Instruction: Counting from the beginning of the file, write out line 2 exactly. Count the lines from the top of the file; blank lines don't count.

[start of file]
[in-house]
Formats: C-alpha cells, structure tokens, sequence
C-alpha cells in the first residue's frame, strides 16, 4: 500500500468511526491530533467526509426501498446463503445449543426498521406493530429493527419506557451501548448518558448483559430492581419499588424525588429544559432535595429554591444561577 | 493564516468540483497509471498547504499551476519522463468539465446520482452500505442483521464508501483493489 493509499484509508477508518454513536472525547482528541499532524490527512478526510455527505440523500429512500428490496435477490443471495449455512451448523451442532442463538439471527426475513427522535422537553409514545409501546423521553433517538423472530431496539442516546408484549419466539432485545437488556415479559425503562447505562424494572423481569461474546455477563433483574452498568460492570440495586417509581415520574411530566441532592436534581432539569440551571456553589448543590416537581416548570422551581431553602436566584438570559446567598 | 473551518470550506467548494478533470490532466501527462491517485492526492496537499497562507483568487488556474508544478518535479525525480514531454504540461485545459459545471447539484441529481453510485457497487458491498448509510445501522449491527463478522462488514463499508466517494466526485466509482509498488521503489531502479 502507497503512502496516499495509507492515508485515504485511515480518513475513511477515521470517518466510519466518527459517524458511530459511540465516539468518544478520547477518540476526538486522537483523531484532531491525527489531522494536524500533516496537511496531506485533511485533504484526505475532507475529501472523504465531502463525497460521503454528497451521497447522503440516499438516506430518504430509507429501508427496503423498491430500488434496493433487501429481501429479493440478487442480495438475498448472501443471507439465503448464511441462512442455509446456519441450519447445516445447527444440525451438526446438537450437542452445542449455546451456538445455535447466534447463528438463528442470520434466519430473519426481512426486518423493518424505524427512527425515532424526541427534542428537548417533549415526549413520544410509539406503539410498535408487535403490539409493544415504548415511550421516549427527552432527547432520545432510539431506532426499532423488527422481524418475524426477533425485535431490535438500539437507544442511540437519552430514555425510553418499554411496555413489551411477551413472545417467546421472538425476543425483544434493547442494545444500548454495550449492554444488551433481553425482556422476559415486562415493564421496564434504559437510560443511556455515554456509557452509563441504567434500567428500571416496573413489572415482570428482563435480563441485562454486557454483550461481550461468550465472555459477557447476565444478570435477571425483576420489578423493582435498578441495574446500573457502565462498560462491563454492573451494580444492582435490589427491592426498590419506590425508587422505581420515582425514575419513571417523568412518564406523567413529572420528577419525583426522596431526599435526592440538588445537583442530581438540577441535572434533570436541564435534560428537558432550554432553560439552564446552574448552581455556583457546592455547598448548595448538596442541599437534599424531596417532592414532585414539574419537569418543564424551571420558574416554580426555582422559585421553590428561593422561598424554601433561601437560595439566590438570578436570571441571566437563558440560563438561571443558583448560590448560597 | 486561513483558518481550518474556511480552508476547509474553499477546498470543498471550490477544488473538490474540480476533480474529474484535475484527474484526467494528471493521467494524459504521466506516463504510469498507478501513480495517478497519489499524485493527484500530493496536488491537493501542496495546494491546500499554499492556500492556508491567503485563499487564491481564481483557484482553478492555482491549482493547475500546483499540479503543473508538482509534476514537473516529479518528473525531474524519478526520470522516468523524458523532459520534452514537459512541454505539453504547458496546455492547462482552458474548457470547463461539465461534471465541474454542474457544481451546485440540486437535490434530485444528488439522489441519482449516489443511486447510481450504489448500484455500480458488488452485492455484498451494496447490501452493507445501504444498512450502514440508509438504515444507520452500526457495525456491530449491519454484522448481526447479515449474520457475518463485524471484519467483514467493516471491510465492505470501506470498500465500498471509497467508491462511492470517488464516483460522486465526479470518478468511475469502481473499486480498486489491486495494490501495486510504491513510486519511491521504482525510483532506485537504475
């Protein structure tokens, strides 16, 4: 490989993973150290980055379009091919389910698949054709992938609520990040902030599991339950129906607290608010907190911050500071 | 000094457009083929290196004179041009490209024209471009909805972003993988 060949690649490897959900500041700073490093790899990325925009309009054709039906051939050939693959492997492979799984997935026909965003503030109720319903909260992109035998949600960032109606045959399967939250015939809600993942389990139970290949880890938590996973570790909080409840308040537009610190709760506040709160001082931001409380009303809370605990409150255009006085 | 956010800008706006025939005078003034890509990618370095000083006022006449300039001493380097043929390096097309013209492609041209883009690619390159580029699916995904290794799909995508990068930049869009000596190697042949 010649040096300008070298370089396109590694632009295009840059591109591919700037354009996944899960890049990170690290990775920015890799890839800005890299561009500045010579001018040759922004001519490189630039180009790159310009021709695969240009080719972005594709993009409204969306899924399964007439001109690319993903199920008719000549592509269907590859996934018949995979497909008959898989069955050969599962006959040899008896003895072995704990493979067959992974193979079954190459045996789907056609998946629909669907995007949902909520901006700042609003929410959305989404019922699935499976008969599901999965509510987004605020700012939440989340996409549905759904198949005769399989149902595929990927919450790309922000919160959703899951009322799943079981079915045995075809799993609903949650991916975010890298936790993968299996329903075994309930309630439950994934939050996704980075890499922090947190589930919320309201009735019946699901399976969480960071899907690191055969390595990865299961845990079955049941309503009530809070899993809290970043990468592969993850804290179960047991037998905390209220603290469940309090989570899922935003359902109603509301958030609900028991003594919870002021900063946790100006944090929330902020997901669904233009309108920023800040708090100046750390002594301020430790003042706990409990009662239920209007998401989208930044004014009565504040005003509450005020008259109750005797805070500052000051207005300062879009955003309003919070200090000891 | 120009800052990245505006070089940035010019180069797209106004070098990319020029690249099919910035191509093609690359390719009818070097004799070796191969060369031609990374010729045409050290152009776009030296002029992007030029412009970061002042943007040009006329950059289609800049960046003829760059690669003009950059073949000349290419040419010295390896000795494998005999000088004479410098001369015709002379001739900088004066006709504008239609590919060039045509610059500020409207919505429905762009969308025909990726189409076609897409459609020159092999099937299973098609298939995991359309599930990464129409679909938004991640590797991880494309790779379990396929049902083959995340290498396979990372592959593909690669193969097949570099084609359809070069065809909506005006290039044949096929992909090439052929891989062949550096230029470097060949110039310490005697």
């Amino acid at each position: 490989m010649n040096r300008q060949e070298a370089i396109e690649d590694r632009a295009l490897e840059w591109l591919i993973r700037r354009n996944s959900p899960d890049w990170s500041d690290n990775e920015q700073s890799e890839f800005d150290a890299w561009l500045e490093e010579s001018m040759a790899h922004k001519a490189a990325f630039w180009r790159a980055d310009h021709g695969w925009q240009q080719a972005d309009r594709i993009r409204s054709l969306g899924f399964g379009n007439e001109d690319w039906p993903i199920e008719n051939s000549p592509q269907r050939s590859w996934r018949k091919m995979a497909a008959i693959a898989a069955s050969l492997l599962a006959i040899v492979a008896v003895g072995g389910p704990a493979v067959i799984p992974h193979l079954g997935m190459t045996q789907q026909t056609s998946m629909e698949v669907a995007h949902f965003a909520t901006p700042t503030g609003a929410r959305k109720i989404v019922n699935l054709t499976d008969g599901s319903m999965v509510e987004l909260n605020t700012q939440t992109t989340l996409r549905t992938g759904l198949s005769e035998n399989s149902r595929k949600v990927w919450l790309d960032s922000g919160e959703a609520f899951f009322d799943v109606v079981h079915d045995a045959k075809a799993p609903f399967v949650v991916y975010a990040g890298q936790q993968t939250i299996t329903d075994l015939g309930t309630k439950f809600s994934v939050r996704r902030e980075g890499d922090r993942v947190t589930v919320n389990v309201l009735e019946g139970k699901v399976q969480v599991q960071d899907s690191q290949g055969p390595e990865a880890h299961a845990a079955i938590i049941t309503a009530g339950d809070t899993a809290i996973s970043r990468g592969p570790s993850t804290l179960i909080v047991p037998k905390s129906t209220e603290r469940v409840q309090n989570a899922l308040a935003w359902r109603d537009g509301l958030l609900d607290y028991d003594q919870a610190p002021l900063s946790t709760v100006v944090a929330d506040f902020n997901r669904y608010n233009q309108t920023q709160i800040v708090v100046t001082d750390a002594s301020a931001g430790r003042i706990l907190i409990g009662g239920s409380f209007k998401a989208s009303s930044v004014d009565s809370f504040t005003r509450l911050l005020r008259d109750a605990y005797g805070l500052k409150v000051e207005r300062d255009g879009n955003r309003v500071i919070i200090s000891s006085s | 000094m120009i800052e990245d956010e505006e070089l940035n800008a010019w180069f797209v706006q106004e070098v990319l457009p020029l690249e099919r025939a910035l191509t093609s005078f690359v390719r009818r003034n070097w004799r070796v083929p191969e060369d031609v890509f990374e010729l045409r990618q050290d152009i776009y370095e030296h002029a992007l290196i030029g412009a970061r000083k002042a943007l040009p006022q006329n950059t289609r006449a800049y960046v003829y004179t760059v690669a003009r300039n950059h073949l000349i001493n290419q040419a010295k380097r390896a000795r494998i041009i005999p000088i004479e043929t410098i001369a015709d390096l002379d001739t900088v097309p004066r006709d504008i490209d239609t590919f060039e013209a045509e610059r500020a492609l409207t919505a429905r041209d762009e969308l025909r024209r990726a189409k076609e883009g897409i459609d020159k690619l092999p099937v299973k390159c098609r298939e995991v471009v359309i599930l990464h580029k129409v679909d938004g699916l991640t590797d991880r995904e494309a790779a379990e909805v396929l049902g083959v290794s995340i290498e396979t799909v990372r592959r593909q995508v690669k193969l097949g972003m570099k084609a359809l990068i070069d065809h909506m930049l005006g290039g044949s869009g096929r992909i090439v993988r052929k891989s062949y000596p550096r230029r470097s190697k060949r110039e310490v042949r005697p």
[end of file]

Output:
Formats: C-alpha cells, structure tokens, sequence